Influencer Marketing in a Global Pandemic? Turn to TikTok

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By Imogen Beschi - Founding 50 Member of the School of Marketing

 

At a time when most markets are significantly down, swerving influencer marketing may seem like a simple way to cut marketing spend and avoid the wrath of any negative publicity. This may be an easy path but is it necessarily the right path?

 

Consider Tiktok; a platform where any individual can be an influencer, and now more so than ever. At this moment in time, when people have more time on their hands and fewer places to be, Tiktok enables anyone and everyone to become life coaches and entertainers to other users across the globe. 

 

From dance challenges to lip syncs, life hacks and anything else you could possibly imagine; here, ‘normal people’ are gaining the same level of attention as celebrities, and celebrities who had lost some of their buzz in the public arena have discovered a new lease of popularity on the platform. It’s an increasingly valuable platform for brands looking to engage in influencer marketing to consider; albeit an expenditure which can be difficult to justify when the big bosses may have only heard the word uttered in brief conversations with their 15-year-old daughter.

 

From February to March, as countries went into lockdown one by one, Tiktok saw an increase in engagement of 27%.[1] It’s seen as a fun, feel-good and less promotional platform than Instagram, which has become intrinsically linked to paid influencer activity. However, with a meaty percentage of Tiktok users being savvy Gen Zs, influencer content on the platform must be authentic and enjoyable to watch, or it’s likely to be scrolled past without a second’s dwell time. In other words, it’s not worth trying to capitalise on economies of scale by bolstering influencer content from Facebook and Instagram for the sake of spreading bets – An influencer campaign on this platform should have Tiktok in mind from the very start.

 

 

The topical Dettol has led by example in this field. Riding the surge in demand for their products, the Reckitt Benckiser brand’s recent Tiktok #handwashchallenge in India has been recognised as one of their most successful campaigns ever. The campaign, which comprised a branded filter, catchy song and accompanying dance, was launched with a handful of Tiktok stars; each with millions of followers. While addressing the pandemic head-on, the campaign wasn’t explicitly promoting their products but instead aiming to correct misinformation spread on hygiene practises. The activity was a true viral success that saw a whopping 18 billion views in a week.[2] The reason behind the campaign’s success? It was reactive, real and relevant, alongside being entirely tailored to platform; a strong and steadfast direction to head in on the complex influencer landscape. 

 

Despite Instagram being somewhat less authentic than Tiktok, for many it’s as much of an online shopping tool as a way to keep up with friends. As a platform where people tend to show their ‘best self’, the aspirational aspect enables users to see brands, products and services being advocated by those they admire in a seemingly idealistic setting; in turn helping them to build their own personal brand. Micro-influencers, which some sources argue to include those with as few as 1000 followers, are increasingly being recognised as an effective way to drive cost-efficient, trustworthy brand awareness which, perhaps unsurprisingly, has been seen to drive higher engagement rates than when using influencers with millions of followers.[3] However, the typical aspirational content posted by influencers - think Kylie Jenner lying by the pool at her LA mansion shamelessly flogging her body lotion - is at risk of being met with more negative than positive sentiment within the current climate. Here, the relatable and creative Tiktok can fill this void, and there’s no reason for brands not to get involved.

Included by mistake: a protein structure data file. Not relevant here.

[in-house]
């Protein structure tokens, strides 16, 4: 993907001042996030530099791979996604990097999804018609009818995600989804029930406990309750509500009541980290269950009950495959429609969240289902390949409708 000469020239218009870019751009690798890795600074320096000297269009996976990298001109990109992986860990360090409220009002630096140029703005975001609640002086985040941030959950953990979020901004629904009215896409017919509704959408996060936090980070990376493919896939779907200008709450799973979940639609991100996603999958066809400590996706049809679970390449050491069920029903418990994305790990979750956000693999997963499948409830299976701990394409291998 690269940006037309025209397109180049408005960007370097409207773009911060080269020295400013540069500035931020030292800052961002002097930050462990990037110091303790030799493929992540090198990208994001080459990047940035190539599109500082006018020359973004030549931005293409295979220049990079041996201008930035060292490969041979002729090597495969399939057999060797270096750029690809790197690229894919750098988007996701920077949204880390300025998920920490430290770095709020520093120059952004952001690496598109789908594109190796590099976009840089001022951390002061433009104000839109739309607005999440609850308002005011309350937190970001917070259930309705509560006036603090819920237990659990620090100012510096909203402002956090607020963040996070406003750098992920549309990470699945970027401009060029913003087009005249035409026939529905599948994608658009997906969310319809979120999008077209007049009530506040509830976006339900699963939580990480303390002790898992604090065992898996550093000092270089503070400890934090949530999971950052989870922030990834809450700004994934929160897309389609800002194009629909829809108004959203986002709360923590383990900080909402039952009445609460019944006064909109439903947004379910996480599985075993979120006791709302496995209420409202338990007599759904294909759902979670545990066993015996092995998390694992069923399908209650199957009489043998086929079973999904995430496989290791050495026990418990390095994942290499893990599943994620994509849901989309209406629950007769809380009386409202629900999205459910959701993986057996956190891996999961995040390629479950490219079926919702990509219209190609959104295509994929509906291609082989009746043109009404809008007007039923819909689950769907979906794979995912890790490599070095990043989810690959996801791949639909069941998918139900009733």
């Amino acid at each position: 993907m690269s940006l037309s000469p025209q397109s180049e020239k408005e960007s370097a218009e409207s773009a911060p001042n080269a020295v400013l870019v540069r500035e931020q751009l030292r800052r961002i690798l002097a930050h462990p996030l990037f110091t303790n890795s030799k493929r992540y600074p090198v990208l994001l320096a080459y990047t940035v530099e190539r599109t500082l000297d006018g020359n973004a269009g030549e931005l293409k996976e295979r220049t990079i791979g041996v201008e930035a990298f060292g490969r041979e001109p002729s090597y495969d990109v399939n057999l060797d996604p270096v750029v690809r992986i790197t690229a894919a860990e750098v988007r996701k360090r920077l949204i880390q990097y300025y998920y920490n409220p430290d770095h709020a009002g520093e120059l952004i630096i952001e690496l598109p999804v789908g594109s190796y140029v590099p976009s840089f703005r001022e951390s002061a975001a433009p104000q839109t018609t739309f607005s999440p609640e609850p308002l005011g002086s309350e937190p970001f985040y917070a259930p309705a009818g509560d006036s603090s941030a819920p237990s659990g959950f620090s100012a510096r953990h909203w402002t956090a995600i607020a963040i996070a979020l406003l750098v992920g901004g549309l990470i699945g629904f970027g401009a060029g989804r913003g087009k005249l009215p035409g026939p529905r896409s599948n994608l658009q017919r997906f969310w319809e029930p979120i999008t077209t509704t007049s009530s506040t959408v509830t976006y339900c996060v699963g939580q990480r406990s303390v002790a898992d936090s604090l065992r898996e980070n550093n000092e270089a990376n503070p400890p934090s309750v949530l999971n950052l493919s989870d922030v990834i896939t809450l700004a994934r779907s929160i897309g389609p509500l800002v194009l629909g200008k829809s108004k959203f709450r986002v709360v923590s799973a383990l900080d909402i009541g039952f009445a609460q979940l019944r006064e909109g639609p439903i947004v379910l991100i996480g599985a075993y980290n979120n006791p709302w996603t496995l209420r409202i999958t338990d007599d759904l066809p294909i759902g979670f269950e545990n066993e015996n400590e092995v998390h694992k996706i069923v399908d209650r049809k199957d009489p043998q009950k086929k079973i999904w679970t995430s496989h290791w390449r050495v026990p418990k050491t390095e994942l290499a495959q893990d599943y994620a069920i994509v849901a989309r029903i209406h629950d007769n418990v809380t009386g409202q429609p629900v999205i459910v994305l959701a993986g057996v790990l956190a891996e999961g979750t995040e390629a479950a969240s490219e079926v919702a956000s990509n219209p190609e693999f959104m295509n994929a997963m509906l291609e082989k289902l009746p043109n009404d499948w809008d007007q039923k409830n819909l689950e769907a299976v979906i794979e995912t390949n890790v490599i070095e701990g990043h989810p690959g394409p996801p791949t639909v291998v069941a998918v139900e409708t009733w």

So, to do or not to do influencer marketing during a global pandemic?

There is no easy answer and you certainly won’t find the solution in any textbook. The most effective way to make an informed decision is to be a consumer yourself. Sign yourself up to Tiktok (beware - it’s a slippery slope), get scrolling through Instagram and see for yourself how consumers respond to influencer marketing. Through engaging with the platforms with your brand-hat off, you’ll gain a better understanding of influencer activity than from any presentation or article. 

 

 

When looking to conduct influencer marketing in the current landscape, question the reactivity, realness and relevance of what is being planned. Would the influencer really buy your products, and do they represent everything your brand stands for? If the answer to all these questions is yes, you’re likely to be heading along the right path.

 

 


[1] https://www.campaignlive.co.uk/article/coronavirus-sparks-huge-jump-social-media-use-study-finds/1677276

[2] https://www.businessinsider.in/advertising/ad-tech/news/tiktok-is-giving-dettols-hand-wash-challenge-the-needed-push-as-it-records-18-billion-views-in-a-week/articleshow/74771022.cms

[3] https://www.forbes.com/sites/forbescommunicationscouncil/2019/06/24/why-you-should-care-about-micro-influencers-and-three-tips-on-working-with-them/#6c4e10aa7c08

 

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